I had a different set of pictures with a pose where I’m holding the remote as if it were a pistol; I liked the image more, but I was not comfortable sharing it publicly, so you get this one instead 🙂
My Donut was an unexpected find in the frozen goods aisle of a large supermarket – I took a couple of picture with my phone from above, and boom. The plan B was to have my husband make some donuts during the Hunt time – he probably wouldn’t have objected to the idea 😉
The picture is somewhat more processed than usual – for some reason, I was trying to get a “retro” look for this picture, because it felt like the right thing for it; I’m actually pretty happy with how it turned out.
Yellow also benefited from my trip to the mineral shop that gave me Green at the top of this post. It was significantly more annoying to shoot, though, even if it’s a single image (not a composite). That stone is obviously much more interesting when you see the inclusions and the transparency, which meant backlighting, which meant struggling to find a way to hold that thing vertically – it doesn’t hold on its own, and it’s small enough that there’s no easy way to find a support that doesn’t hide it completely. I finally solved the problem by leaning the stone against my studio lamp, and putting it over a box covered with my faithful dark fabric.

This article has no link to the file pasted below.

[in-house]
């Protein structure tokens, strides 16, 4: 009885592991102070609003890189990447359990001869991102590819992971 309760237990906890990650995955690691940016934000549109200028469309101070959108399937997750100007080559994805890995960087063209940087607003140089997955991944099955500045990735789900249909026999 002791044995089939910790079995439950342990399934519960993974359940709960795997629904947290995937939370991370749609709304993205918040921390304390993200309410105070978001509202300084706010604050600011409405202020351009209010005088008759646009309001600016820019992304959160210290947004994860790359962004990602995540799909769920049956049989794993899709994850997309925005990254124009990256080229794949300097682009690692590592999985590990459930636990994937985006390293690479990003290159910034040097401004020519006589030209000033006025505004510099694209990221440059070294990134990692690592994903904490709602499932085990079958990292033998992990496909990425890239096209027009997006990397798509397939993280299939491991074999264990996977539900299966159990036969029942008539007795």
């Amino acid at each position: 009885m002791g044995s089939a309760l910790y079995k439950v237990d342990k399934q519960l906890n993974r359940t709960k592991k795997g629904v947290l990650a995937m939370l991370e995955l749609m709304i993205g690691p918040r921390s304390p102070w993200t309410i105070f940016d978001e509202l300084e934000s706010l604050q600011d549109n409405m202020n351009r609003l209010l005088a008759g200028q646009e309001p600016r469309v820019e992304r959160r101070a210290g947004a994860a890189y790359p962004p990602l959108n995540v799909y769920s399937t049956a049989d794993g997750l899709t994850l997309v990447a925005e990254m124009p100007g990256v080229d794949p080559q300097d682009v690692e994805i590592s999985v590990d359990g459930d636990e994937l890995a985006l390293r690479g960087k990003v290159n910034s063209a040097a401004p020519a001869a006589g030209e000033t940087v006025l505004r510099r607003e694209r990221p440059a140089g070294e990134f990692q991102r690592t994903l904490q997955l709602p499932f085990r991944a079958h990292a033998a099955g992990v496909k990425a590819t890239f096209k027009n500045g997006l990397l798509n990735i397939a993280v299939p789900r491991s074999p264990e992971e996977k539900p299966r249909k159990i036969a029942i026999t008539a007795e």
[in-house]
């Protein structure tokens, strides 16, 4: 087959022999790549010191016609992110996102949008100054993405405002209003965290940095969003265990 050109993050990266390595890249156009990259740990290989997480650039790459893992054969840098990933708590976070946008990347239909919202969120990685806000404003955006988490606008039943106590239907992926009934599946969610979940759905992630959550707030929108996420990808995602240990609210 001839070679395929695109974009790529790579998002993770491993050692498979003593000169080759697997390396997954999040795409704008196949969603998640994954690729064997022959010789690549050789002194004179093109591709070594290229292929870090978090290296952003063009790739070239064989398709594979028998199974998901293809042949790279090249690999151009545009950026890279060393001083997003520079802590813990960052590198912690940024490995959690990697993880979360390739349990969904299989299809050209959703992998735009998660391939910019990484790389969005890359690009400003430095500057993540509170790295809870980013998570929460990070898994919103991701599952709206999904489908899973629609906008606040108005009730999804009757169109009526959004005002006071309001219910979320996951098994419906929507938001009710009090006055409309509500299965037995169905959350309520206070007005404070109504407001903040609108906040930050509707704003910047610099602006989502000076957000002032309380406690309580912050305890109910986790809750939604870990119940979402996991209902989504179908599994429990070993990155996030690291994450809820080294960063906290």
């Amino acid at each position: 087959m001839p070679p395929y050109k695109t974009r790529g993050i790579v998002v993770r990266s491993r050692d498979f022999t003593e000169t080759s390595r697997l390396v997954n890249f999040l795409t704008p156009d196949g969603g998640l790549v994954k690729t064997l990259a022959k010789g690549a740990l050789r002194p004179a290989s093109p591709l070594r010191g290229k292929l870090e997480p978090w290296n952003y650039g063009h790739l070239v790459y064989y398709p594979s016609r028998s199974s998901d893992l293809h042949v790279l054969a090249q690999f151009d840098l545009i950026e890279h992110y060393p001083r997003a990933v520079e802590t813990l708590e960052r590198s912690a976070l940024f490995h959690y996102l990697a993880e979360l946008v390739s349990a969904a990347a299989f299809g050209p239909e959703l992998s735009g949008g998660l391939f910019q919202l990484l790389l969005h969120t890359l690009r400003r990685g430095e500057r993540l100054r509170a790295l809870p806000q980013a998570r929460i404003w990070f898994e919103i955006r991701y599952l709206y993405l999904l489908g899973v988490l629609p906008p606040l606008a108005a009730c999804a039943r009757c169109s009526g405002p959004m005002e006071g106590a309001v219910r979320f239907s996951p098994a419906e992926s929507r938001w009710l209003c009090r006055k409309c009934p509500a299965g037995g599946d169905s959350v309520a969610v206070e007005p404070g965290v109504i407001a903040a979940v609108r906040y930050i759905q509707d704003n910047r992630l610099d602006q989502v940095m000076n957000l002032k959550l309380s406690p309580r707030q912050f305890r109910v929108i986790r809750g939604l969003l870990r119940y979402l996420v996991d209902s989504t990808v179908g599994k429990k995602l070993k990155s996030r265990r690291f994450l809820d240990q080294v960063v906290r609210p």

The processing was mostly making the blacks black and the whites white (although I failed at that in the left corner and I’m grumpy now that I see it).
And there, those were all my entries for the 25th Scavenger Hunt… which makes me want to ask, do we have a list for 26th yet? 😀
My Leaf comes from… my balcony. I have a 5th floor balcony, all concrete and metal and everything, and that thing’s been growing in the drain 🙂 Life… finds a way, I suppose. The picture was mostly a matter of lying down on the balcony, arranging the offshoot to get the right angle over the drain grille (which I really like as a background here).
Olive was also a theme for last hunt, and I was super happy with my entry there, but completely out of ideas for a new one. Lukily, this pretty MG spawned in my neighborhood (and stayed long enough that I have multiple views of it, even if they’re all on my phone!)